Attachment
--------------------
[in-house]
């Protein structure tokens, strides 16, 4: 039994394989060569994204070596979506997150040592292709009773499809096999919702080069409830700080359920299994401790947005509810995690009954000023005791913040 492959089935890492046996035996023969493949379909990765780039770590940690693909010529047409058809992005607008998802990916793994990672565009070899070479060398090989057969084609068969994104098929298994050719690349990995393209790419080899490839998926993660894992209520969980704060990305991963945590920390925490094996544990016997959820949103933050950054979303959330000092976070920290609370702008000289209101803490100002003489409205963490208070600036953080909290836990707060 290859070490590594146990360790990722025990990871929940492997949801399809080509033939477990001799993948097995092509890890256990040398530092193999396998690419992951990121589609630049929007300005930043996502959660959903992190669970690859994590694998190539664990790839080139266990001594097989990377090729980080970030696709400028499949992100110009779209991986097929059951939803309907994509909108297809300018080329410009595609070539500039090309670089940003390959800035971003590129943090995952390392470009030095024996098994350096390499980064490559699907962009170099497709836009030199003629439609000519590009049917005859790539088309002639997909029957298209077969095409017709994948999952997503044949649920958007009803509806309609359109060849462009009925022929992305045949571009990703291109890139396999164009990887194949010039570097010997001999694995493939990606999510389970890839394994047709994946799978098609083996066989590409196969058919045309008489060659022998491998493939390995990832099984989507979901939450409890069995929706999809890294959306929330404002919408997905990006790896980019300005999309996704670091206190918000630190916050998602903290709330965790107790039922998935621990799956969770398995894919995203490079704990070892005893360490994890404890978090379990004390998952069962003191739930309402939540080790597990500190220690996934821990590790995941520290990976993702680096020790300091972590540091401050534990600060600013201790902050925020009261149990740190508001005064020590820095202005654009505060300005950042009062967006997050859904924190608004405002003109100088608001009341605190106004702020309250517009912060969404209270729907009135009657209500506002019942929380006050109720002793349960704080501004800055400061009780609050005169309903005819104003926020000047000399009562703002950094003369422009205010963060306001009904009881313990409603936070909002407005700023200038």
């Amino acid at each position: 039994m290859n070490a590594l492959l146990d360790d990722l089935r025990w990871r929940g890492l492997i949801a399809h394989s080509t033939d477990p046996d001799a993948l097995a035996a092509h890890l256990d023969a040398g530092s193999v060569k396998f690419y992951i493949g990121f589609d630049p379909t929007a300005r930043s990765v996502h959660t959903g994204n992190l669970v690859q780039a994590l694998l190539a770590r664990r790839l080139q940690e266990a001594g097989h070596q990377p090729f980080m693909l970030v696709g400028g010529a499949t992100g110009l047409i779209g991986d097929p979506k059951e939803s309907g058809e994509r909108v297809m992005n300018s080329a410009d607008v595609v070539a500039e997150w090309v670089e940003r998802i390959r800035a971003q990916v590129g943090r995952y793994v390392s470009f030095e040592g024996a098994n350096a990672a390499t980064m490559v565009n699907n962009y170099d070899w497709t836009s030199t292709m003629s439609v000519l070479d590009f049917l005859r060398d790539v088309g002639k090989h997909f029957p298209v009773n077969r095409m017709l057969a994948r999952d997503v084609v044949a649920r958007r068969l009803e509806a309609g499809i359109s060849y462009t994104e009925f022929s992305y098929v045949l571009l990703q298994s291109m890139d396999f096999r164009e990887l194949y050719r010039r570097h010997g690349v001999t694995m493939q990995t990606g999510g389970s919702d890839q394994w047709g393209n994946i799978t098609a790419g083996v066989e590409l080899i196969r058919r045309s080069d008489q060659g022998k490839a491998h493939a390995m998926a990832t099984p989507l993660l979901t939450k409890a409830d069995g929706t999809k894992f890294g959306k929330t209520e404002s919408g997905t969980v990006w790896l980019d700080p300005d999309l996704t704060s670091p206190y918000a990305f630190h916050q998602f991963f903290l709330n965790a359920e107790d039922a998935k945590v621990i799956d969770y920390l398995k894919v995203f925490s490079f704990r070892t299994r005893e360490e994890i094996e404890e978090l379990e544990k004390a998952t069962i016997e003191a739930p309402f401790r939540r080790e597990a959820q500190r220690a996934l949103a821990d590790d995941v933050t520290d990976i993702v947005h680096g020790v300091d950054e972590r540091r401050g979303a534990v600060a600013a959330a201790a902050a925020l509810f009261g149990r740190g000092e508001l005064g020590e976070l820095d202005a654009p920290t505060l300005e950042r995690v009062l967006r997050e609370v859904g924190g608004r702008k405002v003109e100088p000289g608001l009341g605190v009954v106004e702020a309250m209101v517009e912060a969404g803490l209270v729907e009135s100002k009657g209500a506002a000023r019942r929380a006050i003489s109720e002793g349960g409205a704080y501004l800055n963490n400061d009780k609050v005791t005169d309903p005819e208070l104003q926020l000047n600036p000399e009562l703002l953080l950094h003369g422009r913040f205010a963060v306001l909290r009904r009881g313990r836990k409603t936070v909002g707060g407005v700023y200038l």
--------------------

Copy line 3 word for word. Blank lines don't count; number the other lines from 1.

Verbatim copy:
């Amino acid at each position: 039994m290859n070490a590594l492959l146990d360790d990722l089935r025990w990871r929940g890492l492997i949801a399809h394989s080509t033939d477990p046996d001799a993948l097995a035996a092509h890890l256990d023969a040398g530092s193999v060569k396998f690419y992951i493949g990121f589609d630049p379909t929007a300005r930043s990765v996502h959660t959903g994204n992190l669970v690859q780039a994590l694998l190539a770590r664990r790839l080139q940690e266990a001594g097989h070596q990377p090729f980080m693909l970030v696709g400028g010529a499949t992100g110009l047409i779209g991986d097929p979506k059951e939803s309907g058809e994509r909108v297809m992005n300018s080329a410009d607008v595609v070539a500039e997150w090309v670089e940003r998802i390959r800035a971003q990916v590129g943090r995952y793994v390392s470009f030095e040592g024996a098994n350096a990672a390499t980064m490559v565009n699907n962009y170099d070899w497709t836009s030199t292709m003629s439609v000519l070479d590009f049917l005859r060398d790539v088309g002639k090989h997909f029957p298209v009773n077969r095409m017709l057969a994948r999952d997503v084609v044949a649920r958007r068969l009803e509806a309609g499809i359109s060849y462009t994104e009925f022929s992305y098929v045949l571009l990703q298994s291109m890139d396999f096999r164009e990887l194949y050719r010039r570097h010997g690349v001999t694995m493939q990995t990606g999510g389970s919702d890839q394994w047709g393209n994946i799978t098609a790419g083996v066989e590409l080899i196969r058919r045309s080069d008489q060659g022998k490839a491998h493939a390995m998926a990832t099984p989507l993660l979901t939450k409890a409830d069995g929706t999809k894992f890294g959306k929330t209520e404002s919408g997905t969980v990006w790896l980019d700080p300005d999309l996704t704060s670091p206190y918000a990305f630190h916050q998602f991963f903290l709330n965790a359920e107790d039922a998935k945590v621990i799956d969770y920390l398995k894919v995203f925490s490079f704990r070892t299994r005893e360490e994890i094996e404890e978090l379990e544990k004390a998952t069962i016997e003191a739930p309402f401790r939540r080790e597990a959820q500190r220690a996934l949103a821990d590790d995941v933050t520290d990976i993702v947005h680096g020790v300091d950054e972590r540091r401050g979303a534990v600060a600013a959330a201790a902050a925020l509810f009261g149990r740190g000092e508001l005064g020590e976070l820095d202005a654009p920290t505060l300005e950042r995690v009062l967006r997050e609370v859904g924190g608004r702008k405002v003109e100088p000289g608001l009341g605190v009954v106004e702020a309250m209101v517009e912060a969404g803490l209270v729907e009135s100002k009657g209500a506002a000023r019942r929380a006050i003489s109720e002793g349960g409205a704080y501004l800055n963490n400061d009780k609050v005791t005169d309903p005819e208070l104003q926020l000047n600036p000399e009562l703002l953080l950094h003369g422009r913040f205010a963060v306001l909290r009904r009881g313990r836990k409603t936070v909002g707060g407005v700023y200038l």